Thursday night I attended the Euroleague Basketball game between Besiktas of Istanbul and Partizan of Belgrade. As a basketball fan, it was almost a religious experience because of the most rabid basketball crowd I have ever seen in my life! Partizan won 87-72 to earn their first win in six tries in this year’s Euroleague, which is the basketball equivalent of soccer’s Champions League.
Partizan plays their early round games in the old, state owned, Pionir Hall. The stadium only seats around 8,000 people, but it is very, very loud. We arrived two hours before tip off and it was already almost full. Like soccer fans, the Partizan basketball fans sing many songs during the game, and have impromptu group cheers based on what is happening in the game. For example, when the small delegation of Turkish fans arrived, the crowd started singing about the history of the Serbs,defeating the Ottoman Turks and killing of a particular sultan. Of course it was in Serbian, so I doubt many of the Turkish fans understood.
The photo above is from after the game. The crowd and team stayed after and they sing “Partizane!” An amazing, exhilarating experience! It showed the best characteristics of the Serbs, they are a passionate people and love sport.
This is for a team that is 0-5 in this year’s Euroleague competition! They have a good, very young team, but with a payroll many times lower than other teams in the competition, they have a difficult time competing year in and year out. Their strategy is to develop young players and then sell them to the bigger teams. This is one of their main sources of revenue. They also get import players who want to make a name for themselves in Europe or who are new to international basketball. The positive is many players want to play for the club because the team is famous throughout Europe, they have an intense training program that develops many players, and of course, they will play in what I argue, it the best atmosphere to play basketball in the world. The experience must compare to Madison Square Garden in New York, or perhaps Cameron Stadium at Duke University.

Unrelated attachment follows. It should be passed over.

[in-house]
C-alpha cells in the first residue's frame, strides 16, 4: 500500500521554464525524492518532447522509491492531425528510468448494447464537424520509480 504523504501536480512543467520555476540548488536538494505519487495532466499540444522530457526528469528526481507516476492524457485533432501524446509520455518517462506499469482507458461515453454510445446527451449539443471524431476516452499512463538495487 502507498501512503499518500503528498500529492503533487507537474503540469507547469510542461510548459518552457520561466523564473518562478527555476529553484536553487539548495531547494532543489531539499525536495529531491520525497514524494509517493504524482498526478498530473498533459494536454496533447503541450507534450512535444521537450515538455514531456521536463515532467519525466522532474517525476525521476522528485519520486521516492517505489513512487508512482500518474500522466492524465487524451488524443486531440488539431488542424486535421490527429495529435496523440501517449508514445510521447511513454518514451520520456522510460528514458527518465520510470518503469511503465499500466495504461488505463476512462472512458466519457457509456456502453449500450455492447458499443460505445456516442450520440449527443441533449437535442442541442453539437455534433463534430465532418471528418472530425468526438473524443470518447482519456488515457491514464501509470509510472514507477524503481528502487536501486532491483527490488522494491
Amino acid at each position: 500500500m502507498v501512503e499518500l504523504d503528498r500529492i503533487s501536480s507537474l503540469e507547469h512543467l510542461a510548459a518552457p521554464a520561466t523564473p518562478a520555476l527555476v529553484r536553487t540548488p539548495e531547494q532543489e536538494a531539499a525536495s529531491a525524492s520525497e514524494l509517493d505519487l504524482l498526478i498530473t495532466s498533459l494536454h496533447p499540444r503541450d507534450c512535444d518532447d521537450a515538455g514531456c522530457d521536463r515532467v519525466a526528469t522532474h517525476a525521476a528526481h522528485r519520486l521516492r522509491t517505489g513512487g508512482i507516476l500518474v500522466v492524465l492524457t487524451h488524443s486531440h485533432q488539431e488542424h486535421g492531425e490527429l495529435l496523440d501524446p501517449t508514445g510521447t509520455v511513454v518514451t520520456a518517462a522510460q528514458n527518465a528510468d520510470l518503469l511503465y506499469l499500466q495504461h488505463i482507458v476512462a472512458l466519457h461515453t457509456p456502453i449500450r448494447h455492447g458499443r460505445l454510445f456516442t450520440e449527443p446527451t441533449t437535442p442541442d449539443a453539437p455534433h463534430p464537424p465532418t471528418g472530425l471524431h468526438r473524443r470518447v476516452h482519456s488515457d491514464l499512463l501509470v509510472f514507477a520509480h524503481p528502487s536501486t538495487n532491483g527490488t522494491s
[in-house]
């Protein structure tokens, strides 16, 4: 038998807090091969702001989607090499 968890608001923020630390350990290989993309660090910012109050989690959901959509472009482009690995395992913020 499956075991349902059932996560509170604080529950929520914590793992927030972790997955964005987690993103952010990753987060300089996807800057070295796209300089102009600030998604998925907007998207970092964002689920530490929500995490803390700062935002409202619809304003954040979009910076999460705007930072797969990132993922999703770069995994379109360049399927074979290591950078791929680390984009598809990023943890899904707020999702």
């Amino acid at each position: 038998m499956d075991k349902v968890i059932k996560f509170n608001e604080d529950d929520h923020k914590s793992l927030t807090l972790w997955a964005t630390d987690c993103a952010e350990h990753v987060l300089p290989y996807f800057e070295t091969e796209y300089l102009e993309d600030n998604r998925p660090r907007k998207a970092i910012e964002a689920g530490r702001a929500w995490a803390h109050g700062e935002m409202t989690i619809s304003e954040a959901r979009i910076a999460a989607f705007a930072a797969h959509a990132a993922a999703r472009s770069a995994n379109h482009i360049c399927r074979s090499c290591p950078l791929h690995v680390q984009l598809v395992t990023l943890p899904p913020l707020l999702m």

Partizan will improve this year and will be tough to beat next year. They have three 7-footers, Leo Westermann, a French guard that reminds me of the San Antonio Spur’s Manu Ginobli, Drew Gordon, a 6-8 power forward from New Mexico that has great inside moves, and a host of athletic Serbs that can shoot. It will be fun to follow them this season, at least in the Adriatic Basketball League. I will upload a video of the post game singing when I fix my internet connection.
I would like to give a big thanks to my friend, and former Partizan player, Jagoš, for taking me to the game and sharing his knowledge of Serbian basketball with me.
3 thoughts on “Partizan and Pionir Hall: A Religious Experience”
Well you should have attended basketball derby last week between Partizan and Red Star, where 300 Red Star supporters easily overwhelmed and silenced the self-proclaimed “best basketball fans in Europe”.
You can watch it here and judge by yourself:
Great post Bill, if you want to experience some tears in your eyes and some chill through your backbone then this is the 20 minute video for you, as far as I know you know spanish so I hope you will understand it, here’s a movie called Partizan de Fuenlabrada, you will learn much about some of the greatest moments of Partizan’s history..:
Bambergovanje, truly orgasmic experience!! 😀